Barrett arrived bearing chocolates and wine. He was sporting a ten-cent tie with Eiffel Towers. ‘Hi. Apologies. Public transport's a wonderful thing, until you have to use it.’

‘I've heard so much about you,’ Betty said.

‘Really?’

‘Perhaps not. I'm given to exaggeration.’

v) Dinner was served: spaghetti Bolognese. Brought to the table in a crock, Kiszco's sauce suggested a cloacal sort of lava.

Betty seemed to have quite an appetite. ‘So you're Kiszco's boss?’

‘That's right,’ said Barrett.

‘And what do you two do all day?’

‘We dig bloody holes. And then we fill them in.’

‘?’

‘We're Apex Landscaping. We're godless improvers of the Earth's unsightly bits.’

Said Betty, ‘I myself paint forceful wee abstracts.’

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vi) Barrett waited for three days before ringing Betty. (A lot can happen in three days, but not much happened to Barrett.

The smoko shed. Kiszco. ‘Have you ever noticed that when we move on to a section and begin to carve her up with our picks and shovels, it isn't long before all the birds clear off?’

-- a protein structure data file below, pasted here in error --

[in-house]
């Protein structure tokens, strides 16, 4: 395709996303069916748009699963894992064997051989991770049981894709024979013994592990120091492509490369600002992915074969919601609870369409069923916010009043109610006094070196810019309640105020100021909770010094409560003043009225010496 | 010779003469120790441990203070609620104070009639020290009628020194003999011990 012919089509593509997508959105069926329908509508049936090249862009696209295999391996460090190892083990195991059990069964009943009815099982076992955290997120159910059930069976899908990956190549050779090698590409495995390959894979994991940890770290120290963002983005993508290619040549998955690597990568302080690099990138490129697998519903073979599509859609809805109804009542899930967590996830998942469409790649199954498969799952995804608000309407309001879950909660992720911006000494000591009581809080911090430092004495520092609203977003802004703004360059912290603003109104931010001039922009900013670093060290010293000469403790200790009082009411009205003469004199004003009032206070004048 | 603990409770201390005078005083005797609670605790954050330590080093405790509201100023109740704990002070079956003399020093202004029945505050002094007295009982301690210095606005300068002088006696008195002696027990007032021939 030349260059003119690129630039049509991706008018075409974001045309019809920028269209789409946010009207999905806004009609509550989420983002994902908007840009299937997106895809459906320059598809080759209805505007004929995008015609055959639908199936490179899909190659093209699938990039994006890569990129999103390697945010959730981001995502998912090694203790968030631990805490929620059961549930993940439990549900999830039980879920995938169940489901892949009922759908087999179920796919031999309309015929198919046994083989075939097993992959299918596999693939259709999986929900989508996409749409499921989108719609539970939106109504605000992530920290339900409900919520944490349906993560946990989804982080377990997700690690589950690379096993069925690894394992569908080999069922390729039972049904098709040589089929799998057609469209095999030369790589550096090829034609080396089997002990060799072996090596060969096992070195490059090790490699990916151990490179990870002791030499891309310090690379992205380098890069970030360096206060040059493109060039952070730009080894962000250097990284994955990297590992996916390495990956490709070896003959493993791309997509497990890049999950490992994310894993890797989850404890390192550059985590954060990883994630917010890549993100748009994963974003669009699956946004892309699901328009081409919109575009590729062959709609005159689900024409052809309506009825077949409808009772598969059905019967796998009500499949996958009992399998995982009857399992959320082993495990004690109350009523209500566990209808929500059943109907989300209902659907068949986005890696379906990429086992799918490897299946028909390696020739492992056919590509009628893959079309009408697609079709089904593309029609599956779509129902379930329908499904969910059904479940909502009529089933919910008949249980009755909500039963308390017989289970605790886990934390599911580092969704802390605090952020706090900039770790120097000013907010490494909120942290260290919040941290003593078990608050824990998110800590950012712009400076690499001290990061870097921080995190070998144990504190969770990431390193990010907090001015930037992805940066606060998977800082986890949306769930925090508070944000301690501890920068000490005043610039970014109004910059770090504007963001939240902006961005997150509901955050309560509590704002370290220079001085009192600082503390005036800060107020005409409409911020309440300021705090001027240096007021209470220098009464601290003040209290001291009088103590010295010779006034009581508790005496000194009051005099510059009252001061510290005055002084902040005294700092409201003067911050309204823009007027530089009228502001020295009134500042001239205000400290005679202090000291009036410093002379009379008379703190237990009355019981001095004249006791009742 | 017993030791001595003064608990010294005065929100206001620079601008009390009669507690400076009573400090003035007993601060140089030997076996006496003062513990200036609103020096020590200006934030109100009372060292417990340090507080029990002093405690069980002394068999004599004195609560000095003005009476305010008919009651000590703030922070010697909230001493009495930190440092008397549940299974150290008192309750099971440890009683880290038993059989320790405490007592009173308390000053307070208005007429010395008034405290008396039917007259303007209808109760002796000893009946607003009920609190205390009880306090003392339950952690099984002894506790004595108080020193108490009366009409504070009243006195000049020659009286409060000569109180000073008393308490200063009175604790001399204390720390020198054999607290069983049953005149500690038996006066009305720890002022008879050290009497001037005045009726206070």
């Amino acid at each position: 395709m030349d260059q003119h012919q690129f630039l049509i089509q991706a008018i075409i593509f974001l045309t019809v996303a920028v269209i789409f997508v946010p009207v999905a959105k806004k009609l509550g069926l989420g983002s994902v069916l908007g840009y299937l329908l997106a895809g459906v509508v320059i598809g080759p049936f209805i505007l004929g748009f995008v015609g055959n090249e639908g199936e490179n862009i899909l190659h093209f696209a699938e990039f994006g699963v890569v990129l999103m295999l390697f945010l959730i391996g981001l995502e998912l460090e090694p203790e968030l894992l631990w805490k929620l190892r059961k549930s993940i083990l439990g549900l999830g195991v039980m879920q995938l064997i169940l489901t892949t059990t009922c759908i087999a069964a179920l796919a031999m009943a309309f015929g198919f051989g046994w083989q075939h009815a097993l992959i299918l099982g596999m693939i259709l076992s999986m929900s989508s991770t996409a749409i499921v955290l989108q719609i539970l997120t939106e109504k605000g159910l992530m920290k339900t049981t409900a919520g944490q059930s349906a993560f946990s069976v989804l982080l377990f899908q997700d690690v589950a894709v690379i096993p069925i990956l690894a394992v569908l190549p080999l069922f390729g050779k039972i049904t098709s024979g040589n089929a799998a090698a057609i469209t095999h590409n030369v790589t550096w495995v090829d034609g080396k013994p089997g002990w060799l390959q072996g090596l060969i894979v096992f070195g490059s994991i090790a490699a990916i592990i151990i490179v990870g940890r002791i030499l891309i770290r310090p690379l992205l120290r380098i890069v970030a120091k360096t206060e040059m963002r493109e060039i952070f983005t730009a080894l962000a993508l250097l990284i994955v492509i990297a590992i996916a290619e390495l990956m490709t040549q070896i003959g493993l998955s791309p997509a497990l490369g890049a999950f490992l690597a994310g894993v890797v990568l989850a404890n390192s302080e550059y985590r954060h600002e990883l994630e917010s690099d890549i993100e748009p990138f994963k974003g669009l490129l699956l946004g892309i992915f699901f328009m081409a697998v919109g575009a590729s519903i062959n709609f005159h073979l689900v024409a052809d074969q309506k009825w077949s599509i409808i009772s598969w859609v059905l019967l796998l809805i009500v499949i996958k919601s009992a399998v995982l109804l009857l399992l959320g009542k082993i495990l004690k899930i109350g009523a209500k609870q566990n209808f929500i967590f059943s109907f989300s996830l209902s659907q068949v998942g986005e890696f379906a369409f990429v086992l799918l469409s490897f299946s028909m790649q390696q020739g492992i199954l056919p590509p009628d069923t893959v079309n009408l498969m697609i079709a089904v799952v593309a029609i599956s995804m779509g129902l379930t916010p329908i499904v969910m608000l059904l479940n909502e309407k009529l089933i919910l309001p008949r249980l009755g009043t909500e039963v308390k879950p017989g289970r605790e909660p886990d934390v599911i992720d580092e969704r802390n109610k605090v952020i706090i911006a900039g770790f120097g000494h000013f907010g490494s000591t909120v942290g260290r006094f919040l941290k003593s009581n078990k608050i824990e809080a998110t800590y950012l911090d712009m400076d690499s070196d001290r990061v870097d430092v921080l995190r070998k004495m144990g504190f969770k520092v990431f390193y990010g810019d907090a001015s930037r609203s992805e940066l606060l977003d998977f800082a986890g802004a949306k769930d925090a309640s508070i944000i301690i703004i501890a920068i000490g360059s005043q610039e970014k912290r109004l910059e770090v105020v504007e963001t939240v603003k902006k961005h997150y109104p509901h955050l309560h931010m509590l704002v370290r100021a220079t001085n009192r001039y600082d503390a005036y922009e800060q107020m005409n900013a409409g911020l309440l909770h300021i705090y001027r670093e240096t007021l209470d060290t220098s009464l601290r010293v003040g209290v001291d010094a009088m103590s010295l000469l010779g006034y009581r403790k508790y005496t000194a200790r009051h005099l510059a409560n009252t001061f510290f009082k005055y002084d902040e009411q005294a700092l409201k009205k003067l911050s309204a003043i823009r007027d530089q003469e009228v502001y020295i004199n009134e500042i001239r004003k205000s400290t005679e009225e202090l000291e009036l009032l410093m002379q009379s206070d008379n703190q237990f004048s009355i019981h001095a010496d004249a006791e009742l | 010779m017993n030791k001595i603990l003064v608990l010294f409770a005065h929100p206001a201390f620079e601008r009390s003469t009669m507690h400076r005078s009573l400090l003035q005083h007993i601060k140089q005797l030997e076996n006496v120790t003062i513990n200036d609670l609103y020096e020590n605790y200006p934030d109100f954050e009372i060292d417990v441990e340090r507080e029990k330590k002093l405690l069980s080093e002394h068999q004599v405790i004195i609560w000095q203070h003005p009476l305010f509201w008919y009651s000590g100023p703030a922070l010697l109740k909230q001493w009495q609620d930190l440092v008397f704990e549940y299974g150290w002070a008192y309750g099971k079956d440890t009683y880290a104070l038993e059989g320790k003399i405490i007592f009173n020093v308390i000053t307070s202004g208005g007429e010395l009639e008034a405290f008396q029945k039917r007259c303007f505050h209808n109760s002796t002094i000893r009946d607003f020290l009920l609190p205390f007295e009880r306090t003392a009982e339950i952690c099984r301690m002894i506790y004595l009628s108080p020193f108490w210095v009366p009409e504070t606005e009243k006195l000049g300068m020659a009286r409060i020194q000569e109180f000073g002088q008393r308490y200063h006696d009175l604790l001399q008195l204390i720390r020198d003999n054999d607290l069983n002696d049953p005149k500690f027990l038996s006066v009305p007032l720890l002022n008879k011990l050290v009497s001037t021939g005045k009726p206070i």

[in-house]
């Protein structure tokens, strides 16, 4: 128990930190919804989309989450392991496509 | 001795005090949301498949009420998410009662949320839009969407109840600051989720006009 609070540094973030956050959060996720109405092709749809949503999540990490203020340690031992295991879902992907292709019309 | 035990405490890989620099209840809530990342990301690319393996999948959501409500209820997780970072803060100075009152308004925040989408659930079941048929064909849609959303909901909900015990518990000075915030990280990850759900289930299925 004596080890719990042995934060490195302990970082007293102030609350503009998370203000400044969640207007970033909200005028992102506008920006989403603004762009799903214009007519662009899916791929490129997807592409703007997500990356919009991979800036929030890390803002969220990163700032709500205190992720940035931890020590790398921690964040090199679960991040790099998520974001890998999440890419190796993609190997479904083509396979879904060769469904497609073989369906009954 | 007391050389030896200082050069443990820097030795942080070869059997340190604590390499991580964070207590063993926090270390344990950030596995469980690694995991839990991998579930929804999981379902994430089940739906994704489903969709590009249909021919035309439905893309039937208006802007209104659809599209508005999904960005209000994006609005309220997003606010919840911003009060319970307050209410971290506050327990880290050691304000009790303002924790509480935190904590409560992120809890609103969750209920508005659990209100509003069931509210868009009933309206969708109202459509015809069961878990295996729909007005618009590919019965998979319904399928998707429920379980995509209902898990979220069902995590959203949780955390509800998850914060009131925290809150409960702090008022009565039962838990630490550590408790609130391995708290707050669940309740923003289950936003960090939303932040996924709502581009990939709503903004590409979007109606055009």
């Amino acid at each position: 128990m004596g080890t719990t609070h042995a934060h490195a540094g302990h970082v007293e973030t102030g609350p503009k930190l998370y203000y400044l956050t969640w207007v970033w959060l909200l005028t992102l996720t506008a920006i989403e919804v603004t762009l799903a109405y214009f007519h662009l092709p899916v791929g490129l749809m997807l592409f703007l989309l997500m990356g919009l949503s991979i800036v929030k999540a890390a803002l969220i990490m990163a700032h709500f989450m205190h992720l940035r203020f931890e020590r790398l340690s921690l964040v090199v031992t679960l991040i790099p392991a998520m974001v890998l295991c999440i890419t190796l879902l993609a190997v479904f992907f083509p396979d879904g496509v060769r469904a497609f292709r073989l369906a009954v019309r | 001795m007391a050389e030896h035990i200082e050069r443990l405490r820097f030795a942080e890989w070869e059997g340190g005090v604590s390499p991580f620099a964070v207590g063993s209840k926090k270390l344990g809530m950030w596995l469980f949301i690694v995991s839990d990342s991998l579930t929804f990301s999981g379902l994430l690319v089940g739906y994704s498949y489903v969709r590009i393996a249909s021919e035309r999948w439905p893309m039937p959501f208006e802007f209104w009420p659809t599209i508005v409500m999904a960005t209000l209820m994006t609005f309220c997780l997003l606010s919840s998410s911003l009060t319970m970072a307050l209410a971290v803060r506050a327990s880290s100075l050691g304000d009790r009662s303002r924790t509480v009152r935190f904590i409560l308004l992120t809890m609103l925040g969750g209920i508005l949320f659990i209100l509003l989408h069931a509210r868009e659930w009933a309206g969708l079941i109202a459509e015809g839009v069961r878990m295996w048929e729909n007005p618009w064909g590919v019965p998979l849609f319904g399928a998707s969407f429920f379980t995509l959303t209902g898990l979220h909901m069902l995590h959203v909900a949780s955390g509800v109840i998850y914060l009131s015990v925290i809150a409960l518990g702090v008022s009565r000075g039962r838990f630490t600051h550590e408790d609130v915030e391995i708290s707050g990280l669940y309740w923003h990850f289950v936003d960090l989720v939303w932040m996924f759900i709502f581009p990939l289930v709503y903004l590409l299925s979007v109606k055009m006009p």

‘I have indeed,’ said Barrett.

‘It's like we sort of poison and pollute.’

‘It is. Lamentably.’

A pause. Presently, Kiszco broke the silence. ‘Shall I sing you my latest song?’

‘Shit no. No need for that at all!’)

vii) Barrett took Betty to the Winter Show. The would-be lovers went for a ride on the Ghost Train, enjoying its corny thrills. They watched a Chinese magician (naked to the waist) snatch from his armpit a laden goldfish bowl.

‘Seldom have I seen such a yummy physique,’ said Betty.

Hot dogs. Candyfloss. Rising through the night in the Ferris wheel's chill gondola, Barrett and Betty were grateful for one another's warmth.

Barrett gave Betty's mittened hand a squeeze. ‘We're all in recovery from having been children,’ he told her. ‘We must learn to desire with guile and without hope.’

viii) Barre4tt received a letter from Jones of Zenith Drains.

Dear B.,

Can I interest you in a small mechanical digger of purple and green? Come and take a look and make me an offer. Fact is, I'm off to Nebraska, the ‘cornhusker’ state. It's the home of the Western meadow lark. Ditto the cottonwood and the goldenrod (a tree and a flower, respectively).